The Unbearable Lightness Of Francois Hollande
How could he think he'd be able to hide a love affair behind a scooter helmet? The French President has lost control amidst the celebrity-charged politics that he helped create.
PARIS — Done, it’s over! There are no longer any barriers between private and public life. We can find it regrettable and fool ourselves into thinking that the old impermeability still exists, as top French politicians are claiming.
But those days are gone — it’s a fact. All the cards are on the table and everything is mixed up, starting with President François Hollande's so-called change of politics and his so-called change of partner.
As a result, there is a growing unease for journalists covering Hollande’s third major press conference. Should we talk about it or not? Three sides are already forming: The “serious” press will ask the president serious questions, about his recent "responsibility pact" with the French business sector and his so-called free-market turn.
The “less serious” press will pressure him to clarify his personal situation, and the First Lady’s.
The foreign press will do both, as it is used to doing in the name of transparency.
In reality, the entire press will be united in the same voyeurism — because this voyeurism is shared by society at large. We want to know everything about Hollande, both as a politician and a celebrity: his thoughts, his acts, his bedroom secrets.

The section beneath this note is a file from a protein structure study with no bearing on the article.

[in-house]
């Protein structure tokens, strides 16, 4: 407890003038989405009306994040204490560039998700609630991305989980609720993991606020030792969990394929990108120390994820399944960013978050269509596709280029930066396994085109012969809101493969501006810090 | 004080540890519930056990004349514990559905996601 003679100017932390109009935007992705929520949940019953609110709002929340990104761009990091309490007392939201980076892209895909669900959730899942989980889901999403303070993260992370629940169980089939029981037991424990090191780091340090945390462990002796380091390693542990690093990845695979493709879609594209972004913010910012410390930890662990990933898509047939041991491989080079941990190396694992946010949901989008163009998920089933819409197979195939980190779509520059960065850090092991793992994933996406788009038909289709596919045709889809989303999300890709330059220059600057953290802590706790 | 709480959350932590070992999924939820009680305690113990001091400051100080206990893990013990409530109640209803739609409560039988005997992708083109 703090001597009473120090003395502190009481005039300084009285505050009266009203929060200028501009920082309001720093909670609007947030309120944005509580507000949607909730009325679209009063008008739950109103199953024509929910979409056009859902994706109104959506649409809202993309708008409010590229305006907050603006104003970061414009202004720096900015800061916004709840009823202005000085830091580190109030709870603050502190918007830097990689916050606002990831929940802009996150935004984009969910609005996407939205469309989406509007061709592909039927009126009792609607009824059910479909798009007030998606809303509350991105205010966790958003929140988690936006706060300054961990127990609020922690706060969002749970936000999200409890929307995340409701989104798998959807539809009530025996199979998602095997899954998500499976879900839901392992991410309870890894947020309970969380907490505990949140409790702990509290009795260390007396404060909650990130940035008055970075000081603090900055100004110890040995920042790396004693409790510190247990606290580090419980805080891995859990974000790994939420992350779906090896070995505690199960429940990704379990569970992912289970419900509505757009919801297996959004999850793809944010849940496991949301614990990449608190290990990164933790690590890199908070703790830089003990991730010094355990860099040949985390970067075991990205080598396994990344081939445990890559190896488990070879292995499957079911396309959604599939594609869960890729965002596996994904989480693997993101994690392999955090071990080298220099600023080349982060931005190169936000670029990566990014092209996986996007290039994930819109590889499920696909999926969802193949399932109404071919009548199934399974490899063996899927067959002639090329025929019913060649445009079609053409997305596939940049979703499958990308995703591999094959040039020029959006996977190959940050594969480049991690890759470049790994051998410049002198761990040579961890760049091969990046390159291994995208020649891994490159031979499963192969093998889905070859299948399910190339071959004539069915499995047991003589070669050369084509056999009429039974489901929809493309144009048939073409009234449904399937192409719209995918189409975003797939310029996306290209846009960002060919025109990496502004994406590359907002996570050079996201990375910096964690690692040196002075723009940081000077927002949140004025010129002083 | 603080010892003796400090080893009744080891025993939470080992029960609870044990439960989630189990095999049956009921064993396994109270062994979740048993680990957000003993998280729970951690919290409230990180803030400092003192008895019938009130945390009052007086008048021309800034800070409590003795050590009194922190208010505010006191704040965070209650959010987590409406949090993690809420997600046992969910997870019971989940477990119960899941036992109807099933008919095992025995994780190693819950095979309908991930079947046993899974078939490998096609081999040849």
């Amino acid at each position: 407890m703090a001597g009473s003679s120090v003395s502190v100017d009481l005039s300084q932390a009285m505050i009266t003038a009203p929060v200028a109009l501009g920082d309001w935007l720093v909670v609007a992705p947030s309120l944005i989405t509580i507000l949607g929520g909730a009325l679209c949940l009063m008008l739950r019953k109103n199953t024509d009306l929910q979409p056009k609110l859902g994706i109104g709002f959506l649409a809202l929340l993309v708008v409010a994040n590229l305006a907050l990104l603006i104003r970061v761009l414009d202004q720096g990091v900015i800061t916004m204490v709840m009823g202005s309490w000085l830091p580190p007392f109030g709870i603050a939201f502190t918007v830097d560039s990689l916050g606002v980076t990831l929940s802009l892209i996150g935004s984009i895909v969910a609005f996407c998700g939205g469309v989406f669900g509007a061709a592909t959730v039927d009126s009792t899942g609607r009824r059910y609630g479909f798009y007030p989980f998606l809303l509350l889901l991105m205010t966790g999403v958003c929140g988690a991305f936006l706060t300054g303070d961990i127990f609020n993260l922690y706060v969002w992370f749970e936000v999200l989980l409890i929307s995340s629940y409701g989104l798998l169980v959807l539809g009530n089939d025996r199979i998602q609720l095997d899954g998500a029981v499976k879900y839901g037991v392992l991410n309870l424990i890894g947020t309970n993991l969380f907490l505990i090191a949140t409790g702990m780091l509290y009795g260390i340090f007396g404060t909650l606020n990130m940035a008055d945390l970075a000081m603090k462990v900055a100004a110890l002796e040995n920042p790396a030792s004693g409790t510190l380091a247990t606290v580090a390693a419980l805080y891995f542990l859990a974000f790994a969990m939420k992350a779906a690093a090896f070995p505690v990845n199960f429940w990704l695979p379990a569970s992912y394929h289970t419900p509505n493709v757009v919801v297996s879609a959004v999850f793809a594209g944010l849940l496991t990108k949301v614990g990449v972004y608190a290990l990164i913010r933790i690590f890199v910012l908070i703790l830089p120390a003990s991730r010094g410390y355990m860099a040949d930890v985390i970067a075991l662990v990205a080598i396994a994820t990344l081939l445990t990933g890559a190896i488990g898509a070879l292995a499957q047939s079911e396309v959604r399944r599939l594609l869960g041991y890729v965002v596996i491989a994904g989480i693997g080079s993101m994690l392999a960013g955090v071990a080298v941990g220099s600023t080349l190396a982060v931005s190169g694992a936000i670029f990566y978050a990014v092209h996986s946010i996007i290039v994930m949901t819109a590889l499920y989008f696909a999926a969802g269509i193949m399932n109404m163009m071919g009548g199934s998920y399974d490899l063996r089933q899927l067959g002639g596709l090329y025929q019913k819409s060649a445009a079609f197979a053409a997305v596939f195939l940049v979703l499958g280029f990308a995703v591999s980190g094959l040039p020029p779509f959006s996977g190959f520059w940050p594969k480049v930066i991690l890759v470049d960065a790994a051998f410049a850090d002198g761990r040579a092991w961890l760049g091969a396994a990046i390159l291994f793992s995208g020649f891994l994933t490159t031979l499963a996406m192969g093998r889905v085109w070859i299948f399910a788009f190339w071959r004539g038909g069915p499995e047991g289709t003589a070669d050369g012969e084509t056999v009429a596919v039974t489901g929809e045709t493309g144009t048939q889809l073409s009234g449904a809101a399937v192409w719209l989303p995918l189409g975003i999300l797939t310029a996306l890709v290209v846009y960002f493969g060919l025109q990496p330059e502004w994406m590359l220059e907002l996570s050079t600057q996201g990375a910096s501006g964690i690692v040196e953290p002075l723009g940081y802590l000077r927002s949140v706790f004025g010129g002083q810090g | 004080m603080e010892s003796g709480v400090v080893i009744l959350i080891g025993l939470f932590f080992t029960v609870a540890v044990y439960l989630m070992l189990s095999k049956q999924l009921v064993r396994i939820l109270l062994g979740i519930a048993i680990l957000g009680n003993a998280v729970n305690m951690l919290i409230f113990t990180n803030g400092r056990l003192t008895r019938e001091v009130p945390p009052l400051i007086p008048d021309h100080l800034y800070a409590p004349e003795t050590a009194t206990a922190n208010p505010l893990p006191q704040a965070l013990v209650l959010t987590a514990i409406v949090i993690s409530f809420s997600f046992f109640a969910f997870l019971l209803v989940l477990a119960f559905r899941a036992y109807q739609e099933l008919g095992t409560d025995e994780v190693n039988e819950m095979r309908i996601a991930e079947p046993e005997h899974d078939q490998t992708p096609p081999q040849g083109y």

We want to be able to laugh, cry, make fun of everything, without realizing how extraordinarily cruel it is to expose these strictly private feelings.
Then comes a more political question: How could François Hollande, in the era of smartphones, Internet and social networks, think that simply hiding his head under a scooter helmet would allow him to have a secret life, as former President François Mitterrand used to be able to enjoy?
Is it naiveté? This is hard to believe. Since the mid-2000s, when he was the leader of the Socialist Party and representative of the French department of Corrèze, he was unintentionally — as were many others — responsible for political life slipping into celebrity culture. His personal life was thrown to the mercy of the public because it was, in reality, closely tied to his political life. He formed the ultimate political couple with Ségolène Royal (former Socialist party nominee for president), before later separating.
If he never became an active accomplice of this celebrity brand of politics, François Hollande actually never really suffered from it. It helped humanize him, splash a bit of romance on a life that seemed a bit too plain.
At the Elysée presidential palace, too, romance is an asset. But to prosper, it requires a minimum of mystery and control — and the president just lost control of everything, overwhelmed by a scenario he never really contained.
This légèreté (lightness) is what might make forgiveness hard for Hollande to obtain, in a context of distrust that makes the presidential function such a fragile undertaking.